US Mint Marks 'First Strike' of Apollo 11 50th Anniversary Curved Coins

mint apollo 11 50th coins first strike
The U.S. Mint has struck its first 2019 Apollo 11 50th Anniversary commemorative coins, to go on sale to the public on Jan. 24, 2019. Seen here, a curved 5 ounce $1 silver proof coin. (Image credit:

PHILADELPHIA, Pa. — The U.S. Mint has struck its initial coins commemorating the 50th anniversary of the first moon landing.

You could say it was one small strike for the Mint, one not-so-giant press for Apollo history.

The coins were stamped as part of a "first strike" ceremony held Thursday (Dec. 13) at the Mint's Philadelphia facility. In attendance were Mark Armstrong, Andy Aldrin and Ann Starr, representing their respective fathers, Apollo 11 astronauts Neil Armstrong, Buzz Aldrin and Michael Collins. [Apollo 11 Moon Landing Pictures]

"We are proud that the Mint will be producing and issuing these beautiful coins in recognition and celebration of the 50th anniversary of the first manned moon landing," said David Ryder, director of the U.S. Mint. "Here we are in the largest mint in the world and though it may not involve rocket science, we think you will be impressed with the extraordinary effort by the men and women of the U.S. Mint who have taken this coin from idea to reality."

The coins, which will be sold to the public beginning Jan. 24, 2019, in gold, silver and clad metal, are only the second in the Mint's history to be curved — one side is domed, the other side shaped like a bowl.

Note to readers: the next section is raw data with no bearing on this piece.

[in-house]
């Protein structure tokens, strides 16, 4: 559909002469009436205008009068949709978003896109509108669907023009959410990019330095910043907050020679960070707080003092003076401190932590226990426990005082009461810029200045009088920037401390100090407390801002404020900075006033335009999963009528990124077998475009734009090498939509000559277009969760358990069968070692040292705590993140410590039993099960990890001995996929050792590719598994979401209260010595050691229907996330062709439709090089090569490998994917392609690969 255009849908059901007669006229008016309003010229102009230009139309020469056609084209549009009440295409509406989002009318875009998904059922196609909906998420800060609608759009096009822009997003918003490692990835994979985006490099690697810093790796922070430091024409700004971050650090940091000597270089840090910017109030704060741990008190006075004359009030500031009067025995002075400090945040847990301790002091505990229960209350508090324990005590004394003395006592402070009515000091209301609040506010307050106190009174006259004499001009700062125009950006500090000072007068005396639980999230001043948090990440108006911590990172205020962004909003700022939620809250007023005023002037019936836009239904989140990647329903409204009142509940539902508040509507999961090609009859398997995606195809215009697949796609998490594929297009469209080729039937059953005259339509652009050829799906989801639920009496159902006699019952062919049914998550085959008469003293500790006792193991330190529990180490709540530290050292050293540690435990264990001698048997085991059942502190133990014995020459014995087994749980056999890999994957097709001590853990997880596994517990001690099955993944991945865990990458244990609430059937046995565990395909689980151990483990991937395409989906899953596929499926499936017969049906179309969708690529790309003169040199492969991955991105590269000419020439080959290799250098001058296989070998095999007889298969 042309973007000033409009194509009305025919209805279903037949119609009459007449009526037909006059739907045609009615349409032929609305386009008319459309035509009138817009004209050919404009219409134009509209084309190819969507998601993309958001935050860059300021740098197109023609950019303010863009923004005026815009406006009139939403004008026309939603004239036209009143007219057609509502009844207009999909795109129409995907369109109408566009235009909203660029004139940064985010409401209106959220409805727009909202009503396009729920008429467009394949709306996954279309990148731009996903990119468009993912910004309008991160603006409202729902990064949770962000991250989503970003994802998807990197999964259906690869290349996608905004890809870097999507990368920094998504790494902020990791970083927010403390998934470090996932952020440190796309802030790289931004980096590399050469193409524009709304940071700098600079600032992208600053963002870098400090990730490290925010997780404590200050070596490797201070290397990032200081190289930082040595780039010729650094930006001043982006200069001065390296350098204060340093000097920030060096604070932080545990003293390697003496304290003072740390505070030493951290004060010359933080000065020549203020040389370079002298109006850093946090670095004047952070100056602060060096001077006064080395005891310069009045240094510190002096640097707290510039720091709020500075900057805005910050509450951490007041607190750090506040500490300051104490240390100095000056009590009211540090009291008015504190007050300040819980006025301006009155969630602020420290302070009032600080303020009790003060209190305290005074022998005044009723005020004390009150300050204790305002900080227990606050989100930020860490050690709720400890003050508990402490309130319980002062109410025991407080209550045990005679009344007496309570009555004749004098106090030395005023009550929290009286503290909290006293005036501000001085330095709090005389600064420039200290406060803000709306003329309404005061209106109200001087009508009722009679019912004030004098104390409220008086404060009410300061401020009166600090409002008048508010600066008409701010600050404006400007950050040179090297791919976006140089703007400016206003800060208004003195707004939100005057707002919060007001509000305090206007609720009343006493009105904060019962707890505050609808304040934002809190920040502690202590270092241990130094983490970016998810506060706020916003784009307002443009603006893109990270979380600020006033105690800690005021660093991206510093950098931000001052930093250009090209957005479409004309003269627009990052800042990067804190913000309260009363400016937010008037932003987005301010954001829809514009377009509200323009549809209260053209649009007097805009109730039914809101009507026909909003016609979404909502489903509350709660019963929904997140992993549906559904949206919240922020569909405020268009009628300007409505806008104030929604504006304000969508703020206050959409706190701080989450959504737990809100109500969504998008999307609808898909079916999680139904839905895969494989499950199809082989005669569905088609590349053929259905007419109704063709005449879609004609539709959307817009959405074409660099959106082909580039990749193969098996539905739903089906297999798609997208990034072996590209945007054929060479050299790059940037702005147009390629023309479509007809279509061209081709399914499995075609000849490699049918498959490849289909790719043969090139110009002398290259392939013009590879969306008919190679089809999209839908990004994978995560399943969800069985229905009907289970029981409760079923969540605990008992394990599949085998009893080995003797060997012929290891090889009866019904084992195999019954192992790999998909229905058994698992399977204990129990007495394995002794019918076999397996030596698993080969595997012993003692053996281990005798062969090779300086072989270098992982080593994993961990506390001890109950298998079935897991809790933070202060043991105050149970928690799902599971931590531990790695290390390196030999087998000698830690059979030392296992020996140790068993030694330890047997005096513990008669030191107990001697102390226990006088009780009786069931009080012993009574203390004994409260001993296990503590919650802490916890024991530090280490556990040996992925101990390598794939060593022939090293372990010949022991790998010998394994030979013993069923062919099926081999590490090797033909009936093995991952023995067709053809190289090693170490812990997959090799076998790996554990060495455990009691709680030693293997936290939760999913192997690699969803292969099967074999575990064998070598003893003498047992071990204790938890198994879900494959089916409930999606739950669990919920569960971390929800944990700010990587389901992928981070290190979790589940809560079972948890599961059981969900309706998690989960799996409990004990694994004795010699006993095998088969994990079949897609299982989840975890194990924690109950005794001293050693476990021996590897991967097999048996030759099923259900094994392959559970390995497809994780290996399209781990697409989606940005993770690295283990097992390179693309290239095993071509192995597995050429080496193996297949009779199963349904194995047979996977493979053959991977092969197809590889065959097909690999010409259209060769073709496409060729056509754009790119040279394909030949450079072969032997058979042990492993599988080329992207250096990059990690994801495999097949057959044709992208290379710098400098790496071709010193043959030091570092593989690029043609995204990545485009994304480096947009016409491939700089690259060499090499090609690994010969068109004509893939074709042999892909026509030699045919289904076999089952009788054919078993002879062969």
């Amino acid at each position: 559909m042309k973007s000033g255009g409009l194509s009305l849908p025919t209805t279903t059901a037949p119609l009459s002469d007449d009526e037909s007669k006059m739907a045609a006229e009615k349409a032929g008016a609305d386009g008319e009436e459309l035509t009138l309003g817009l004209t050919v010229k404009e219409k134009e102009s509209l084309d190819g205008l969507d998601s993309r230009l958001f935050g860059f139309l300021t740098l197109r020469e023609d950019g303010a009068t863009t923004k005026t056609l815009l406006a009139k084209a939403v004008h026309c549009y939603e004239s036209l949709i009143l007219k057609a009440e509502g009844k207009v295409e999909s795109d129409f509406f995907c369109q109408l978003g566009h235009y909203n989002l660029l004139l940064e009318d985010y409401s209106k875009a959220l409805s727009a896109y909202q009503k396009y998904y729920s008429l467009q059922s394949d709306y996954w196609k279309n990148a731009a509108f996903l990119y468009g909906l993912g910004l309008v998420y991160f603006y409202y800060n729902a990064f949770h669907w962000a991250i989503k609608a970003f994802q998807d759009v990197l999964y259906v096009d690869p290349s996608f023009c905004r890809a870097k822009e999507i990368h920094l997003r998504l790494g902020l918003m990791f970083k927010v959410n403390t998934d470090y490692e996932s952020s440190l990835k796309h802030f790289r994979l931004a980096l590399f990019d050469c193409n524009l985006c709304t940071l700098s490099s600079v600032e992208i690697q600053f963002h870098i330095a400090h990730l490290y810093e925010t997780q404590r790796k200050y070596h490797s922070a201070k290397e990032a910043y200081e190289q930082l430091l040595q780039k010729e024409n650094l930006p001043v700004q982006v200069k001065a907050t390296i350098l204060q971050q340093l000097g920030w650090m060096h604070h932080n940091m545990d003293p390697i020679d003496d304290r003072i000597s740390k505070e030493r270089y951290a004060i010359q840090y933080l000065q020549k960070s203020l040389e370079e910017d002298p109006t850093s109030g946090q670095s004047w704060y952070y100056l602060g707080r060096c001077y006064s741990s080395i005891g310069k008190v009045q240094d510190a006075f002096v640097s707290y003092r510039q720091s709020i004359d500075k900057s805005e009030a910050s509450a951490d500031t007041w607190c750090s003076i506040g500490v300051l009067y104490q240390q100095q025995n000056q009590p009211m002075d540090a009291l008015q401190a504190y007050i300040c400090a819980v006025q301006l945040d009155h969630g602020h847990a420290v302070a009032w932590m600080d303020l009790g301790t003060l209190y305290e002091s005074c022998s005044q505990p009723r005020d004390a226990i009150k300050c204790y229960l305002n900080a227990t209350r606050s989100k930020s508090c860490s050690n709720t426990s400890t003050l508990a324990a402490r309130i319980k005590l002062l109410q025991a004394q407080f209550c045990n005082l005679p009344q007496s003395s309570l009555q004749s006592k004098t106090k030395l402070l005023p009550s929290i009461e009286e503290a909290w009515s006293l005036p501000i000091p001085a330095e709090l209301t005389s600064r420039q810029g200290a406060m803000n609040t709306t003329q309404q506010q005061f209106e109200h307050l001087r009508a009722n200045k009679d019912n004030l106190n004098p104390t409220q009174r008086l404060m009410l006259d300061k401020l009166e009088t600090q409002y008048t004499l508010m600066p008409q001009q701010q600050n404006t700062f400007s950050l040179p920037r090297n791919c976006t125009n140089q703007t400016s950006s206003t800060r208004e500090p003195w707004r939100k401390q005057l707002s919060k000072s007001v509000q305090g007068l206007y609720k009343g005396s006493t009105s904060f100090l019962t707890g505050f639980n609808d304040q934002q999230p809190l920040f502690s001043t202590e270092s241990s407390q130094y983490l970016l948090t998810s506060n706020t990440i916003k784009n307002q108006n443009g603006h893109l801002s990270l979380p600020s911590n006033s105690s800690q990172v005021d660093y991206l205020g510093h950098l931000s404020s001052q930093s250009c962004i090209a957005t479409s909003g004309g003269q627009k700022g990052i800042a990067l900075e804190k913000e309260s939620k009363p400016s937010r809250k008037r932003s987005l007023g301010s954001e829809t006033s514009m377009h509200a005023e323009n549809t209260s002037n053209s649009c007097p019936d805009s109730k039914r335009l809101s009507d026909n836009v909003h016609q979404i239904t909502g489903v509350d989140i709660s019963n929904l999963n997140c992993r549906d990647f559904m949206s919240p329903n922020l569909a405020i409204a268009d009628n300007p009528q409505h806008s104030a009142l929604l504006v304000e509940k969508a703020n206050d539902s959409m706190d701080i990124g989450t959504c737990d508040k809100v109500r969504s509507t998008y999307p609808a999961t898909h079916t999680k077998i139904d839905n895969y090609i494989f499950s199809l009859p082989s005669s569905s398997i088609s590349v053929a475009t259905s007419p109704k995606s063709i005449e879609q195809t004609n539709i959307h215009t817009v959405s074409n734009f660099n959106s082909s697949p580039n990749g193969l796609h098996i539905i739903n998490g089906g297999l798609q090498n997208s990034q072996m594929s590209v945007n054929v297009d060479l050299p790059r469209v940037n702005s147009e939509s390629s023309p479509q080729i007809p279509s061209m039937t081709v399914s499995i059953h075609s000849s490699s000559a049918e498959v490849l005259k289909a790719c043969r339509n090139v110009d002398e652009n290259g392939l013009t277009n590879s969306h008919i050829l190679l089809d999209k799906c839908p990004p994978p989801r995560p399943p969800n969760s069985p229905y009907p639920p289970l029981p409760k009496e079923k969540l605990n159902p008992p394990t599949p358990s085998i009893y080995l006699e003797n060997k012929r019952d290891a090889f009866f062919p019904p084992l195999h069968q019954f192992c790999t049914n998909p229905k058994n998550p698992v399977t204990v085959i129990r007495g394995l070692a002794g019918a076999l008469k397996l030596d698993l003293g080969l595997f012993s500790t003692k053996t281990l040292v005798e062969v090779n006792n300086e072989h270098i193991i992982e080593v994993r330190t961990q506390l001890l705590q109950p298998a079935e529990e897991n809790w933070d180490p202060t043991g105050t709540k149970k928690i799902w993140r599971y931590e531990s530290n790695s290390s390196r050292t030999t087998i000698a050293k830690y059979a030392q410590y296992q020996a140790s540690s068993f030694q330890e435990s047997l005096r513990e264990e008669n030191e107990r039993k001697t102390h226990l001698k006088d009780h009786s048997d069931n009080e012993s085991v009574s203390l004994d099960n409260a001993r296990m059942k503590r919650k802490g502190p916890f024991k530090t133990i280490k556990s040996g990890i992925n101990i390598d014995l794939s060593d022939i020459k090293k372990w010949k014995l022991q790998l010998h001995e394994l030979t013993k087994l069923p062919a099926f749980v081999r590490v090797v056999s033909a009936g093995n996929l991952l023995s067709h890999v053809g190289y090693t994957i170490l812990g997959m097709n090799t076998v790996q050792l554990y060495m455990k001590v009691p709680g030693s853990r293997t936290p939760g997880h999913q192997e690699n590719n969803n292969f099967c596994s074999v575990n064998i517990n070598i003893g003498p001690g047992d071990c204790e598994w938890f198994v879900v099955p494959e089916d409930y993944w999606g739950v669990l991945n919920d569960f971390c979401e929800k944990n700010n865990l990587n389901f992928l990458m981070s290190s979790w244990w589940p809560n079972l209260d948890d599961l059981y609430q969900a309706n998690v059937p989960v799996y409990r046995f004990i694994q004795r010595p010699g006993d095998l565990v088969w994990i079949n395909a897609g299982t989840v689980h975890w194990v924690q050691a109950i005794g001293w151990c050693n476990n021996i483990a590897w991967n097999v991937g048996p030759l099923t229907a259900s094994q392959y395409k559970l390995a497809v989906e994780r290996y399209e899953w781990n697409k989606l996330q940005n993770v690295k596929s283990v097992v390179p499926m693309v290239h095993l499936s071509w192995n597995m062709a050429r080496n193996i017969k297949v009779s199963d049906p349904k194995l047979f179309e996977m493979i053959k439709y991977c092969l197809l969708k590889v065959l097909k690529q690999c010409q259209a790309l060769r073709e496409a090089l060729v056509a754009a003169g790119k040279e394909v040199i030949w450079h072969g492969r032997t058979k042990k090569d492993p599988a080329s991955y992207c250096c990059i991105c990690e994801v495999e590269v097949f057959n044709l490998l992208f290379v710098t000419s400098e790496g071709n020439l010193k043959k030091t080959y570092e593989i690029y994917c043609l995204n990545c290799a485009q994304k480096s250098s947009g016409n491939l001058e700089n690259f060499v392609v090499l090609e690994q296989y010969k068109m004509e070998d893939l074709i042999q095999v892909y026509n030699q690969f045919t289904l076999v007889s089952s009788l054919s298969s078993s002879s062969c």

"These coins are a bit unique, with a distinct curve that you will be able to see and feel," said Ryder.

The coins' reverse, or tail's side, is convex, resembling the outward curve of an astronaut's helmet and feature a design based on an iconic photograph of Buzz Aldrin's visor, showing the Apollo 11 lunar module "Eagle," the American flag and Neil Armstrong on the moon's surface.

The obverse, or head's side, is concave, curving inward to the engraved image of Aldrin's boot print in lunar soil. The design also features the names of the three NASA human spaceflight programs that led up to the first moon landing: Mercury, Gemini and Apollo.

The Mint's sale of the commemorative coins will benefit the Astronauts Memorial Foundation, the Astronaut Scholarship Foundation and the Smithsonian National Air and Space Museum's "Destination Moon" gallery, scheduled to open in 2022.

U.S. Mint director David Ryder, at podium, speaks at the first strike ceremony for the 2019 Apollo 11 50th Anniversary commemorative coins at the Mint's Philadelphia facility, Dec. 13, 2018. (Image credit:

"This is a big day," said Curt Brown, a former space shuttle commander and the chairman of the Astronaut Scholarship Foundation. "It is not every day you get to come down and make money. The last time I was this excited was the morning that I launched on my first shuttle mission."

Representatives from each of the benefit organizations, including Sheryl Chaffee, vice chair of the Astronauts Memorial Foundation and the daughter of Apollo 1 astronaut Roger Chaffee, and Christopher Browne, deputy director of the National Air and Space Museum, were invited by the Mint to step up to a large press and strike a coin. Also joining them representing NASA was the space agency's chief financial officer, Jeff DeWit.